I’ve been submitting applications for things.
I sent in an abstract (with a good friend and her PhD supervisor) to the Digital Humanities 2013 conference. This is the short version:
In this paper, we argue that the digital humanities community, which has an ongoing interest in studying the literary dimensions of gender, is at an opportune moment to join the conversation on gender theories from other disciplines. Moreover, we suggest that DH can take a leadership role in moving beyond the assumptions of binary gender, and instead engage with non-binary gender in meaningful and tangible ways through DH teaching and research.
It’s a pretty big deal! For one thing, it’s an international conference and it would result in a publication. For another, the fact that my friend and her supervisor had enough faith in my academic abilities to go out on a limb and invite me to write with them is a huge compliment. And for a third, writing about non-binary gender in a totally new field is ridiculously exciting. AIYEE!!!
I also submitted an application to the SU Undergraduate Research Symposium. This is also a big deal, because I am really excited about my topic and my supervisor said that it is “very good,” which is awesome. (She also said it needed to be tightened up and this is the post-tightening version… though it’s still not as great as I wish it was.) This is my slightly edited application (after the jump, because it’s longer than the short version of our DH 2013 submission – I’ll post the long version of that once we’re approved. Which we obviously will be! I hope. I hope I hope I hope):
Research title: Hot, Sweaty Feminism: How “Fuckstyles of the Queer and Famous” Performs Feminism
Research question and hypothesis:
My question is what makes feminist pornography feminist? I hypothesize that the feminism in feminist pornography is heavily influenced by queer and third wave feminist theory and that feminist pornography subverts tropes of mainstream pornography, including the stereotypical male gaze, through camera work, aesthetics, and representations of consent and agency. I am also interested in whether feminist pornography can create a stable instance of feminism, or whether the feminism it represents is dependent on the context within which it is received. I hypothesize that anti-porn feminists will never read feminism in pornography regardless of the feminist identification of the producer or director, or the feminist marketing and production of the text. Is feminist pornography still feminist when the viewer is not, or when the viewer does not believe pornography can be feminist? While there are elements of feminist pornography that may be feminist regardless of the viewers’ self-identification (as feminist, anti-feminist or anti-porn feminist), I hypothesize that the larger project of feminist pornography requires a sex-positive and porn-friendly feminist or proto-feminist audience. My research draws source material from The Feminist Porn Awards, an annual film awards ceremony begun by adult store Good For Her in 2006. I hypothesize that “Fuckstyles of the Queer and Famous,” 2012 winner for “Most Deliciously Diverse Cast” targets its ideal audience and alienates mainstream porn viewers by using unexpected (and sometimes unflattering by conventional standards, such as the green lighting in the first scene) lighting choices and camera angles that highlight the voyeuristic and intrusive role that the audience plays.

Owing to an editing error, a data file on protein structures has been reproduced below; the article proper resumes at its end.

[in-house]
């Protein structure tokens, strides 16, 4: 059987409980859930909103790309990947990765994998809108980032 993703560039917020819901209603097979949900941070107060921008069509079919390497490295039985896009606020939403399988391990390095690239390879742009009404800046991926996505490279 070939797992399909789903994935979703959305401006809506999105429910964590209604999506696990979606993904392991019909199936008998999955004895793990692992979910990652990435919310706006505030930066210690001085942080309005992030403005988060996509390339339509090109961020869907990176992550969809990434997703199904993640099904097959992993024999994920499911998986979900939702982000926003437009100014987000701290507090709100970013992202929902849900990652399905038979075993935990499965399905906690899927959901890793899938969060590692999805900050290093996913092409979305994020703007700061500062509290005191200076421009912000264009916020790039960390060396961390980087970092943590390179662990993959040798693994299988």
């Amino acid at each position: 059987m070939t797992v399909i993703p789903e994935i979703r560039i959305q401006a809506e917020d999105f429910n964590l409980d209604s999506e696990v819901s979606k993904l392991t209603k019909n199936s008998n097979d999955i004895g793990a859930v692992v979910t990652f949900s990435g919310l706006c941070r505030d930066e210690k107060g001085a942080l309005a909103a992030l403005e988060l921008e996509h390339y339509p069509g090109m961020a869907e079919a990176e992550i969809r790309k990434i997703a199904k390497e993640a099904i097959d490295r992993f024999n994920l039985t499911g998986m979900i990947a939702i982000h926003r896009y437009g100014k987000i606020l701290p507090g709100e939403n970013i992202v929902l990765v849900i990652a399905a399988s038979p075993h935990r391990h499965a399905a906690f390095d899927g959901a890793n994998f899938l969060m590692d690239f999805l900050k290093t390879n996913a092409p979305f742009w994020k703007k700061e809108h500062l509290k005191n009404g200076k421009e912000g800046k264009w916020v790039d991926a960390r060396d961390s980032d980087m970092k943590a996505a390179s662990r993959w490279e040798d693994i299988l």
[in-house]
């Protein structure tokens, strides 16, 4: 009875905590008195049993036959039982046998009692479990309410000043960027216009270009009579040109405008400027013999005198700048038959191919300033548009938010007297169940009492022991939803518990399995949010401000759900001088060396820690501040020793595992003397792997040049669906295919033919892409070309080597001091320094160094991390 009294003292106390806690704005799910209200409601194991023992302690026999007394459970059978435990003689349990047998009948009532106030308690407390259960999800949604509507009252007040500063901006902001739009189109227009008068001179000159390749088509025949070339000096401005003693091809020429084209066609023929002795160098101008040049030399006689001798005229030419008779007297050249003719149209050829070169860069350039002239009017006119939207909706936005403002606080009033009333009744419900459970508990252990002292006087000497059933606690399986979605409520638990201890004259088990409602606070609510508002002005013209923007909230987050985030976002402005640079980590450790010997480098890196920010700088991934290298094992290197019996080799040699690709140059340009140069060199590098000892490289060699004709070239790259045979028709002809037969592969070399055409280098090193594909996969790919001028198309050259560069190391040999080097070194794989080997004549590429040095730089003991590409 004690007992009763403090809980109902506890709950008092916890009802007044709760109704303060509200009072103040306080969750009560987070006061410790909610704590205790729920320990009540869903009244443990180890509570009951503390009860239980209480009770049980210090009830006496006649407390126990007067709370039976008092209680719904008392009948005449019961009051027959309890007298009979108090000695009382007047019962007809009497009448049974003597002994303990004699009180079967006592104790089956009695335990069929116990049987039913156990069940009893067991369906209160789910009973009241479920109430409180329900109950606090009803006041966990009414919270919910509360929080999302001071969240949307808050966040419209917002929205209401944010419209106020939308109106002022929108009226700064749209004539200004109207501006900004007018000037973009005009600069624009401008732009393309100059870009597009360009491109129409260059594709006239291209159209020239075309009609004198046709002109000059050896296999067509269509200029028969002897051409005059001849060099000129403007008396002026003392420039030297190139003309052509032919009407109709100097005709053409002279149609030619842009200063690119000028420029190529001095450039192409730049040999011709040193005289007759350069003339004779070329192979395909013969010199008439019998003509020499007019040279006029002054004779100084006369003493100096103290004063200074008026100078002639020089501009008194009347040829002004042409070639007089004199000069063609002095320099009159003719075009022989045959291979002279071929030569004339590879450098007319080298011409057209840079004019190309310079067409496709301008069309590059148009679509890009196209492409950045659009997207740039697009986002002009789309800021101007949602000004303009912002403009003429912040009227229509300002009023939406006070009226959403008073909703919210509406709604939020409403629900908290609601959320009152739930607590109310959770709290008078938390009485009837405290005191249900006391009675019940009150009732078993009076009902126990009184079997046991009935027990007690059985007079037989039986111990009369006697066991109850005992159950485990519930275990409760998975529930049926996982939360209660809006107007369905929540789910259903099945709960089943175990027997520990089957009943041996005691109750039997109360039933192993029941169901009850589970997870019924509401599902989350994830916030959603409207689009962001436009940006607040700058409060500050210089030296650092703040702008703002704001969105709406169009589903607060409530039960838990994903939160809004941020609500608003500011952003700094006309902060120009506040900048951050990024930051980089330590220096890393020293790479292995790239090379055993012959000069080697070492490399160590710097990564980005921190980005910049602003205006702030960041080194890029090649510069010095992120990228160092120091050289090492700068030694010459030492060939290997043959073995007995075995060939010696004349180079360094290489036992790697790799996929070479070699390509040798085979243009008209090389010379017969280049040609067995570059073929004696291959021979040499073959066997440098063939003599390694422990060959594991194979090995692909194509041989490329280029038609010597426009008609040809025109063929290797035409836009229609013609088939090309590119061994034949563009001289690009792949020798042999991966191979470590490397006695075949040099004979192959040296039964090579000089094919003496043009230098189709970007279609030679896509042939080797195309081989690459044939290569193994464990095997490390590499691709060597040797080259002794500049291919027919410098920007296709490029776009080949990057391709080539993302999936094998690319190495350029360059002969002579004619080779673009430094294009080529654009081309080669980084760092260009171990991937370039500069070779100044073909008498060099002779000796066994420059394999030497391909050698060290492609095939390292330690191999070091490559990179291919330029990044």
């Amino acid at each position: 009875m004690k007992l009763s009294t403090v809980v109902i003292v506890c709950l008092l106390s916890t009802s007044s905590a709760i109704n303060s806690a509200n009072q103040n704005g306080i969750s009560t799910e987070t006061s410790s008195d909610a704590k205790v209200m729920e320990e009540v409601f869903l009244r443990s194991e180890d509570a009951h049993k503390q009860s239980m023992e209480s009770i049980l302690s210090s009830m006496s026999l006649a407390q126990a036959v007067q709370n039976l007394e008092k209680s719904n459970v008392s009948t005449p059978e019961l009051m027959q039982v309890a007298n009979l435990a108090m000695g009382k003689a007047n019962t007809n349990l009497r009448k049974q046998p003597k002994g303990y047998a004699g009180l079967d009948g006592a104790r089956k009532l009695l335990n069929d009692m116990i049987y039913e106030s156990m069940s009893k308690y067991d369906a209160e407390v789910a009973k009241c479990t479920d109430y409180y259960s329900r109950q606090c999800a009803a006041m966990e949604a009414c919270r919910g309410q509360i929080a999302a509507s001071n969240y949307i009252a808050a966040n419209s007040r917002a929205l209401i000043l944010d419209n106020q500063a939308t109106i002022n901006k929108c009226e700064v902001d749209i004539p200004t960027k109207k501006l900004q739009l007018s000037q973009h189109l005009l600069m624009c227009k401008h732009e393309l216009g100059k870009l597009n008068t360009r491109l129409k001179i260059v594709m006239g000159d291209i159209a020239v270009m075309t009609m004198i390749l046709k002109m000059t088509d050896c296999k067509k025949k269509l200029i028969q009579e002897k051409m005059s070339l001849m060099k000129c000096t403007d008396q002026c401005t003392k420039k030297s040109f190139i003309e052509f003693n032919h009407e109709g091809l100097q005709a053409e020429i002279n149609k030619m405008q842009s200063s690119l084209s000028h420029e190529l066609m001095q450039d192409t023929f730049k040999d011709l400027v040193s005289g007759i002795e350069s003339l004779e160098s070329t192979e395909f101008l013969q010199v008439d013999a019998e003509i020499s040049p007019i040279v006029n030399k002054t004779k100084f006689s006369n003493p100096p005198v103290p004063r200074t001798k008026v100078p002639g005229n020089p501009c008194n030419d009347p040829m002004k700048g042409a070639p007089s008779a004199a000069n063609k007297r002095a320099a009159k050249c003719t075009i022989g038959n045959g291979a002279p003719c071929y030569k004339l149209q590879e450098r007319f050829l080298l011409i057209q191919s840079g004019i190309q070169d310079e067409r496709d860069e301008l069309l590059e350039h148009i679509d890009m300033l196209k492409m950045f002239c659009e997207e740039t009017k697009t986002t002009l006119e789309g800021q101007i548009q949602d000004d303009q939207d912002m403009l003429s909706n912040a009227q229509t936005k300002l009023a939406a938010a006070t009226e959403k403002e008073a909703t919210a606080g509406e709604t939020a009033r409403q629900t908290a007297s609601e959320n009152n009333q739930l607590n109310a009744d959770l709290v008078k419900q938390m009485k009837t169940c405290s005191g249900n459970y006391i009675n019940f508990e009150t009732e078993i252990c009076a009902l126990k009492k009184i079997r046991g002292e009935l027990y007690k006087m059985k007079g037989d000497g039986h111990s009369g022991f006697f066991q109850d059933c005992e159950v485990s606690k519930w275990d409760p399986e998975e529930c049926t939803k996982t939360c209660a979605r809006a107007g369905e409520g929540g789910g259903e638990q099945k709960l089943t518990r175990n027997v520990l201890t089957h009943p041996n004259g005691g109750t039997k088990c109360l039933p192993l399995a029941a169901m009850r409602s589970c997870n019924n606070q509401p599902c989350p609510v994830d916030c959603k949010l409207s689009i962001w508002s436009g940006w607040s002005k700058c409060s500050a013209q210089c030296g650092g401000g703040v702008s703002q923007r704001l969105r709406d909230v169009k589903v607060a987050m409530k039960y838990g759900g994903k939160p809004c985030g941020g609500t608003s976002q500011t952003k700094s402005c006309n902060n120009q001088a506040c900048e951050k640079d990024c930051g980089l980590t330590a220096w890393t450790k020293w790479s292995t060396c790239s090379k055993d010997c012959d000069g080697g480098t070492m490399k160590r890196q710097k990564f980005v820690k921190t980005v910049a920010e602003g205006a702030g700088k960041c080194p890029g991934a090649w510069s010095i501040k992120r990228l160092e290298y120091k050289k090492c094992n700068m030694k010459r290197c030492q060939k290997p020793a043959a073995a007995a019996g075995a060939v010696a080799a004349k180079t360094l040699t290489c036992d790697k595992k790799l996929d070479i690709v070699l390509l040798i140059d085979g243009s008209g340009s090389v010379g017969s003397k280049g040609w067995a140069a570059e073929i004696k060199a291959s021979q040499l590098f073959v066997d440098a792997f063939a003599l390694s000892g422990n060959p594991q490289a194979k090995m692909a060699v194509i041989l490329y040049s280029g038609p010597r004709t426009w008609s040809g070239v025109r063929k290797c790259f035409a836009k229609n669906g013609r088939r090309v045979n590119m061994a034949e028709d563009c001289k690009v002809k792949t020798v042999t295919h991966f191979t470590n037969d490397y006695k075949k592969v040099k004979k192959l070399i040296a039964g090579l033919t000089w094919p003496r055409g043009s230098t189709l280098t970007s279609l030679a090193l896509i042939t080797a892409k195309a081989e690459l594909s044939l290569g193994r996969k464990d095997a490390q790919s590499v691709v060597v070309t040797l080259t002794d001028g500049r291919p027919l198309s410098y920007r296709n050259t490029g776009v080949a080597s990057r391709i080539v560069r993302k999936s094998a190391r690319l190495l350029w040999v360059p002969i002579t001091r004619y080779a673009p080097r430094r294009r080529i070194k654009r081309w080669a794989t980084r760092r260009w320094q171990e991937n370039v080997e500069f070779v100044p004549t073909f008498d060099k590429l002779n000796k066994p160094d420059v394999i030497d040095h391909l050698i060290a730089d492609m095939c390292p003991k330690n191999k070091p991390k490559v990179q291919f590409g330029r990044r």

Feminist pornography comprises a growing, diverse body of work. Yet defining what is feminist about this pornography is tricky. There is no single cohesive definition for feminism itself, and therefore no single cohesive definition of feminist pornography. Some feminists argue that pornography can never be feminist. Others assert that feminist pornography can and does play a role in sex-positive feminist activism. I propose that it is possible to analyze the feminism in feminist pornography by articulating a specific feminist viewpoint and analyzing the text through that lens. The Feminist Porn Awards provide an ideal body of source material. These awards require that a woman be involved in a significant creative role, that the film depict genuine female pleasure, and that it challenge mainstream porn stereotypes and expand the boundaries of sexual representation on film. While these may be necessary prerequisites for feminist pornography, their presence does not guarantee a feminist production. This research project involves a close reading of “Fuckstyles of the Queer and Famous,” examining what is (or isn’t) feminist about the production. Examined elements include; aesthetic choices and how they either subvert or support the traditional “male gaze” of mainstream pornography; representations of gender, orientation, pleasure, consent, negotiation and safer sex; how “Fuckstyles of the Queer and Famous” uses tropes of stardom both within its marketing and its production; and whether these tropes of stardom contribute to or detract from the feminist content.
This is an on-going research project that will be part of my English Honours thesis. I am the primary researcher, with significant assistance from my supervisor, Dr. Rebecca Sullivan.
Cross your fingers for me! (That’s not in the application. Just the blog.)